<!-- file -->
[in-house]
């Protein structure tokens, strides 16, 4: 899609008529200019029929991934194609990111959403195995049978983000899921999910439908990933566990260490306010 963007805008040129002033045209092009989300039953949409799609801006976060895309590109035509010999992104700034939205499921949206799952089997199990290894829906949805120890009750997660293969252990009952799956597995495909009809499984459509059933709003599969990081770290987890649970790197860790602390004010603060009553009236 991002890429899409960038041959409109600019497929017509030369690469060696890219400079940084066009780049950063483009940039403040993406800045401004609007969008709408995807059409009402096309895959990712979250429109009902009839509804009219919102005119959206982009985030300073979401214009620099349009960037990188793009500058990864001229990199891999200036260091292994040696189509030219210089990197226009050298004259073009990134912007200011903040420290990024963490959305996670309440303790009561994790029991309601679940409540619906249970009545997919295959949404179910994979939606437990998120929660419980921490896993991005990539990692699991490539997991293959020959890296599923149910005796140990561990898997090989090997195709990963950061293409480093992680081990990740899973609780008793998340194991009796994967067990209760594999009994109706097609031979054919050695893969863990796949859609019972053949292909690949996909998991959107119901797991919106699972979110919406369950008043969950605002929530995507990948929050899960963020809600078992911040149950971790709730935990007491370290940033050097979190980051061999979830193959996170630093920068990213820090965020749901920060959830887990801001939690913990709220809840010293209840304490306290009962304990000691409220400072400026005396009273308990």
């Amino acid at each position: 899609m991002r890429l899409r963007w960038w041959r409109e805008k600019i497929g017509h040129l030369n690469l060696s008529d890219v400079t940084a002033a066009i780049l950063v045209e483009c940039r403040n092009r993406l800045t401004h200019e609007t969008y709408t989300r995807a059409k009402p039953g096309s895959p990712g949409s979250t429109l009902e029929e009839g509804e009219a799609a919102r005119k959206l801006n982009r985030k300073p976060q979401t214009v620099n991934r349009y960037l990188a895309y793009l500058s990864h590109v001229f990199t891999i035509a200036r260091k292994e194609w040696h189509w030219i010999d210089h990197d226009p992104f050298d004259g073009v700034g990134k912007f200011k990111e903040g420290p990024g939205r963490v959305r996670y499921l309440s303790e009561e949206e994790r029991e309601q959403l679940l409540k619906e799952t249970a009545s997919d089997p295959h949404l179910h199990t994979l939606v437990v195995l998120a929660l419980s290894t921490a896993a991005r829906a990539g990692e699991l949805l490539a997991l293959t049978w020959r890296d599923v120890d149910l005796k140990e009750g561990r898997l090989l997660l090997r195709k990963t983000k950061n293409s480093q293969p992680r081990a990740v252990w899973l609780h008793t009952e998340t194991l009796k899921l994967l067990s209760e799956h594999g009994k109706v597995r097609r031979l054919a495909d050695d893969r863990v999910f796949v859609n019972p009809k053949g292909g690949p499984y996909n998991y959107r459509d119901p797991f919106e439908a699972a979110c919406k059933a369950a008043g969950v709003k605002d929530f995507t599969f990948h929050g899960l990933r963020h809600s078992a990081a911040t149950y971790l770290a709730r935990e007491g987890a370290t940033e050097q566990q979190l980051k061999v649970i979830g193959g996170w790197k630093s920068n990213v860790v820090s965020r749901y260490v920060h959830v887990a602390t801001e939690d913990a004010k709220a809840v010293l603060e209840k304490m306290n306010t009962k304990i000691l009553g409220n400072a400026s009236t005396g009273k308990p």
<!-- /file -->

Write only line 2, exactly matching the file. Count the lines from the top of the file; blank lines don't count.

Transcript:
């Protein structure tokens, strides 16, 4: 899609008529200019029929991934194609990111959403195995049978983000899921999910439908990933566990260490306010 963007805008040129002033045209092009989300039953949409799609801006976060895309590109035509010999992104700034939205499921949206799952089997199990290894829906949805120890009750997660293969252990009952799956597995495909009809499984459509059933709003599969990081770290987890649970790197860790602390004010603060009553009236 991002890429899409960038041959409109600019497929017509030369690469060696890219400079940084066009780049950063483009940039403040993406800045401004609007969008709408995807059409009402096309895959990712979250429109009902009839509804009219919102005119959206982009985030300073979401214009620099349009960037990188793009500058990864001229990199891999200036260091292994040696189509030219210089990197226009050298004259073009990134912007200011903040420290990024963490959305996670309440303790009561994790029991309601679940409540619906249970009545997919295959949404179910994979939606437990998120929660419980921490896993991005990539990692699991490539997991293959020959890296599923149910005796140990561990898997090989090997195709990963950061293409480093992680081990990740899973609780008793998340194991009796994967067990209760594999009994109706097609031979054919050695893969863990796949859609019972053949292909690949996909998991959107119901797991919106699972979110919406369950008043969950605002929530995507990948929050899960963020809600078992911040149950971790709730935990007491370290940033050097979190980051061999979830193959996170630093920068990213820090965020749901920060959830887990801001939690913990709220809840010293209840304490306290009962304990000691409220400072400026005396009273308990």